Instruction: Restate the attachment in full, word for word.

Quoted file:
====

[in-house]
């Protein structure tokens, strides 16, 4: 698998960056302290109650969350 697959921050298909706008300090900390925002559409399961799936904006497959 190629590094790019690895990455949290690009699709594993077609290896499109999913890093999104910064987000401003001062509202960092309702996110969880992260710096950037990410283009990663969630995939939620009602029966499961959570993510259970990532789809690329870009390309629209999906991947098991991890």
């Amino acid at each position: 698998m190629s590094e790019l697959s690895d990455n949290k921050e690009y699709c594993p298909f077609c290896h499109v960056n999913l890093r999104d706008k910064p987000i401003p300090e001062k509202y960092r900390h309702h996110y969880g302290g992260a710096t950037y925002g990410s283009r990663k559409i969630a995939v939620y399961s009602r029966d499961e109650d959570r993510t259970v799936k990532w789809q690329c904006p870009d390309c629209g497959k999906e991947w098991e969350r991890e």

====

[in-house]
């Protein structure tokens, strides 16, 4: 698998960056302290109650969350 697959921050298909706008300090900390925002559409399961799936904006497959 190629590094790019690895990455949290690009699709594993077609290896499109999913890093999104910064987000401003001062509202960092309702996110969880992260710096950037990410283009990663969630995939939620009602029966499961959570993510259970990532789809690329870009390309629209999906991947098991991890």
């Amino acid at each position: 698998m190629s590094e790019l697959s690895d990455n949290k921050e690009y699709c594993p298909f077609c290896h499109v960056n999913l890093r999104d706008k910064p987000i401003p300090e001062k509202y960092r900390h309702h996110y969880g302290g992260a710096t950037y925002g990410s283009r990663k559409i969630a995939v939620y399961s009602r029966d499961e109650d959570r993510t259970v799936k990532w789809q690329c904006p870009d390309c629209g497959k999906e991947w098991e969350r991890e």